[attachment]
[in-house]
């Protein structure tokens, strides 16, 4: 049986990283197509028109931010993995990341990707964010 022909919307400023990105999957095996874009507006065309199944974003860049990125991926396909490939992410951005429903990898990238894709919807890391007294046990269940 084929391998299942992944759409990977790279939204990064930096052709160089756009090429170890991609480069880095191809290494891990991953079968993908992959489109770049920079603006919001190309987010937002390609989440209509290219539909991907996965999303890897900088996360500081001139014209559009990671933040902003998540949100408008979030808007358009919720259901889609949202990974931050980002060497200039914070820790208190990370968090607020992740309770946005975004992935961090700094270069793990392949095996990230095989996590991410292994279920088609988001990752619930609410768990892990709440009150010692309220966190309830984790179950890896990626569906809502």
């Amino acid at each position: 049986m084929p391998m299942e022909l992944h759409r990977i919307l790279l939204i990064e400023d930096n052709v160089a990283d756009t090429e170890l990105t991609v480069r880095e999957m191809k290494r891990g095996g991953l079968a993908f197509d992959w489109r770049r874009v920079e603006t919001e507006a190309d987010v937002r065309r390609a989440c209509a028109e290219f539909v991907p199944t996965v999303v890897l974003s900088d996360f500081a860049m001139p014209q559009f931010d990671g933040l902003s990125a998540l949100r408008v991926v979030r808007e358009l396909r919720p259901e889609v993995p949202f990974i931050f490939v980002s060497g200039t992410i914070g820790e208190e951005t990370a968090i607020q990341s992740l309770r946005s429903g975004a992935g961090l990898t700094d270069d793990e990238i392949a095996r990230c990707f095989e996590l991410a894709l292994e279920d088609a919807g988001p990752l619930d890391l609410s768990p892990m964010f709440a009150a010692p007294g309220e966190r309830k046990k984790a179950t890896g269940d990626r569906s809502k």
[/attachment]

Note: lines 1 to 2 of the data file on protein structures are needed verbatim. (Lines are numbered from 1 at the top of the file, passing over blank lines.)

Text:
[in-house]
């Protein structure tokens, strides 16, 4: 049986990283197509028109931010993995990341990707964010 022909919307400023990105999957095996874009507006065309199944974003860049990125991926396909490939992410951005429903990898990238894709919807890391007294046990269940 084929391998299942992944759409990977790279939204990064930096052709160089756009090429170890991609480069880095191809290494891990991953079968993908992959489109770049920079603006919001190309987010937002390609989440209509290219539909991907996965999303890897900088996360500081001139014209559009990671933040902003998540949100408008979030808007358009919720259901889609949202990974931050980002060497200039914070820790208190990370968090607020992740309770946005975004992935961090700094270069793990392949095996990230095989996590991410292994279920088609988001990752619930609410768990892990709440009150010692309220966190309830984790179950890896990626569906809502």